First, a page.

Jimmie Hardee pours a fresh batch of kettle corn out from the popper. (CAREY REEDER | ADVERTISER)

By Carey Reeder | Managing Editor

It has the juice!

Many in Chilton County know Jimmie Hardee as the Chairman of the Chilton County Commission. However, he is also known for serving up delicious corn with his family aboard the Cam’s Corn food truck.

Over 10 years ago, Hardee and a friend traveled around to small events and fairs in Alabama with a single corn roaster on a trailer that they pulled behind a truck. The pair decided to give the operation a try after seeing the roasted corn at a bunch of the festivals they traveled to.

“We saw the roasted corn at these festivals and we tried it,” Hardee said. “It was so good, and we thought it would be easy to do. It was just an investment mainly.”

The partners took a step away from the business, but Hardee said if he ever did it again he would change it up a bit.

“You have to have a way to keep all of that corn, because you sell a lot of it,” Hardee said. “We used to have to have two trucks full of stuff, and it was a lot of work. I decided when I designed this (next) trailer that it would be (easier).”

Around 2020 Hardee began looking to get back into the business and began getting a food truck together. He designed the truck like a BBQ food truck, but he had to wait his turn to purchase a corn roaster. In the meantime, Hardee’s brother introduced him to kettle corn.

“I got to researching and came to find out that it is sweet popcorn,” Hardee said.

Hardee’s turn to get a corn roaster came and the one he purchased was too heavy for the back of the trailer in the new truck. He modified the entire trailer and moved the roaster to the front. The roaster on Hardee’s truck can roast about 200 ears of corn in 36 minutes.

At the same time, Hardee purchased a kettle corn popper as well and naturally had a space on the back of the trailer to put it after moving the corn roaster to the front.

Thus, Cam’s Corn was born.

Marlee Hardee helps customers during the Peach City Fest in Clanton. (CAREY REEDER | ADVERTISER)

Hardee began selling the roasted corn on the cob along with the kettle corn in bags. He has recently added Mexican street corn in a cup with his own recipe and spin on it. The idea for the street corn came about from a customer.

Cam’s Corn is run and owned by Jimmie Hardee along with his wife, Tammy, and his daughter Marlee. Cam’s Corn is named after one of Jimmie Hardee’s grandkids. He names each of his businesses after his grandkids such as Tucks Construction LLC which is named after his grandson Tucker.

In January 2023, Jimmie encountered, and overcame, some health issues and considered selling the truck. However, Marlee stepped in after her father’s health issues and began helping in the truck even more than before. She now accompanies Jimmie and Tammy everywhere the family goes to sell their corn.

“She enjoys it and enjoys waiting on the customers,” Jimmie Hardee said. “They both enjoy it, but it is a very tiresome job. It takes a lot to do it, but it is very rewarding,”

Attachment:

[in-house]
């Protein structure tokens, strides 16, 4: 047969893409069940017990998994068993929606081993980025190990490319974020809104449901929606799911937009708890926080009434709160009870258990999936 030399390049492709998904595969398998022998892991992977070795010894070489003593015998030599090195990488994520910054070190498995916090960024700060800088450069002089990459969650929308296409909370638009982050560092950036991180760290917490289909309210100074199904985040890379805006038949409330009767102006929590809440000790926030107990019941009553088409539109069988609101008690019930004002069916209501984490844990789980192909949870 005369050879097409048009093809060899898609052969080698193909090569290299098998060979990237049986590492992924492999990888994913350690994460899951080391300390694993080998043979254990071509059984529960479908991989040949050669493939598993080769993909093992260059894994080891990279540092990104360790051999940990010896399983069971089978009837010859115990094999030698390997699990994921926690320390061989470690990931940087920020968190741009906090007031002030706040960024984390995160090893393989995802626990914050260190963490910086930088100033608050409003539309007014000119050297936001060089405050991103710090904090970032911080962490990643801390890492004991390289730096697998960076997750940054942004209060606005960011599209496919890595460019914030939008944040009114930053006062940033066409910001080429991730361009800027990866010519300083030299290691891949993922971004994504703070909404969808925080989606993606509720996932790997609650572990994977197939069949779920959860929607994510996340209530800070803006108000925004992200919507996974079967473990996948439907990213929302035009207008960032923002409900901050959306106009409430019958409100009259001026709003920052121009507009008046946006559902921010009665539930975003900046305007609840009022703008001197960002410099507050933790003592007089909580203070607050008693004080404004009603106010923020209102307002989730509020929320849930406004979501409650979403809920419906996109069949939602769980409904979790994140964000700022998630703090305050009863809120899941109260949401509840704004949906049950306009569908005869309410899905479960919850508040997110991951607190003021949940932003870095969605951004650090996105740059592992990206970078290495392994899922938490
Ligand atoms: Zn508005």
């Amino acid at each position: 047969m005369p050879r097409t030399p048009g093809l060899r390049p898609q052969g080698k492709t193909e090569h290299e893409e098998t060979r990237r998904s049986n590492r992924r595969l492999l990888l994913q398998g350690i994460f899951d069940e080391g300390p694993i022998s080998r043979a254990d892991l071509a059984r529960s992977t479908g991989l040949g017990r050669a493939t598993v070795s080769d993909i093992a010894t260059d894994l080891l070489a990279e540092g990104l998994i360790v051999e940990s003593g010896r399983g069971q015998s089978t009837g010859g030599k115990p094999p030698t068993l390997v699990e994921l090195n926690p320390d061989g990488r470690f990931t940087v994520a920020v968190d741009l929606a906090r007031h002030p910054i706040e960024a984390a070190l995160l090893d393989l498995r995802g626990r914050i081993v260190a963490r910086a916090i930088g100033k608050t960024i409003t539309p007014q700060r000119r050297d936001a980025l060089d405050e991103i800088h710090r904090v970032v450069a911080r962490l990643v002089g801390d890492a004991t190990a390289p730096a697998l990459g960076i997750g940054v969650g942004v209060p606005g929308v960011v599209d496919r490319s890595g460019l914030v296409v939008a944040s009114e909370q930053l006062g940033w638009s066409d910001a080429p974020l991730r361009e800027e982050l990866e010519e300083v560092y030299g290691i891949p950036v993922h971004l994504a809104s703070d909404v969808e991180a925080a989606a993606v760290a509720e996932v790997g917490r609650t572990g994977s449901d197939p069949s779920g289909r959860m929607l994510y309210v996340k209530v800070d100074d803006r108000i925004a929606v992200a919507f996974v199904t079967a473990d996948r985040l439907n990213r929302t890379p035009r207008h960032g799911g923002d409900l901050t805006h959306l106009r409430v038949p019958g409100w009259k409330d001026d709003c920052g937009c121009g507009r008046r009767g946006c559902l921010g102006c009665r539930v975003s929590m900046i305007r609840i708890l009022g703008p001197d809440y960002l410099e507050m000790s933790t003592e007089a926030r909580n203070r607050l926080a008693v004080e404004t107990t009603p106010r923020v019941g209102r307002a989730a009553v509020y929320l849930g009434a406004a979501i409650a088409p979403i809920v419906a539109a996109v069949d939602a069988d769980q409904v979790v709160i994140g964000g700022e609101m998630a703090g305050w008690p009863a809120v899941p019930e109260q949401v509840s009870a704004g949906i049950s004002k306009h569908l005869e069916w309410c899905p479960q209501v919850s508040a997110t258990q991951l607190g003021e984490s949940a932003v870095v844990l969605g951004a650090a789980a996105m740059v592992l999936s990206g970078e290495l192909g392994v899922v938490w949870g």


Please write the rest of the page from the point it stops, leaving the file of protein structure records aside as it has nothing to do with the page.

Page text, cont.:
Jimmie said Tammy and Marlee have their own system inside and he has his own system on the outside. Marlee helps Tammy with loading and unloading the corn roaster and preparing the Mexican street corn while serving customers. Jimmie mans the kettle corn cooking outside on the back of the truck.

Each batch of kettle corn that Jimmie cooks fills about five bags, and the hotter the kettle gets the more kernels it pops. Jimmie said you do not want to pop all of your kernels in the first batch, and it takes some time to get the process down.

“I have the process down perfectly,” he said.

Cam’s Corn is looking to venture into caramel kettle corn in the near future as well. Jimmie said people enjoy the sweet and salty mixture of the kettle corn he makes. Although people have asked, he said he has no plans on making plain popcorn. There are also no plans to expand the business anytime soon, but Jimmie said he would love to see it franchised.

“If I was about 20 years younger, buddy I would be hard to stop and I think my wife is glad I am not,” he said. “We are a local business and we are very fortunate for the people that support us.”

He added that if he ever did sell the business that the Cam’s Corn truck would be one of a kind after the modifications he made to accommodate the corn roaster.

“I look at it as an investment and a getaway, but I also look at it as serving the community,” Jimmie Hardee said. “I like to show people that you can do anything you set your mind to. This is another service, and we get paid to do this one, and being a part of the community (is important).”

Cam’s Corn does special orders as well for events or holidays. Jimmie recalled the largest order they did which was a school who ordered 1,000 sandwich bags of kettle corn. It took the entire Hardee family to get the order done.

“I like interacting with people, I like to see people smiling and I like to see people enjoying themselves,” Jimmie Hardee said. “If I can be a part of that, then so be it.”

Cam’s Corn food truck can be found at any local festivals or events in Chilton County.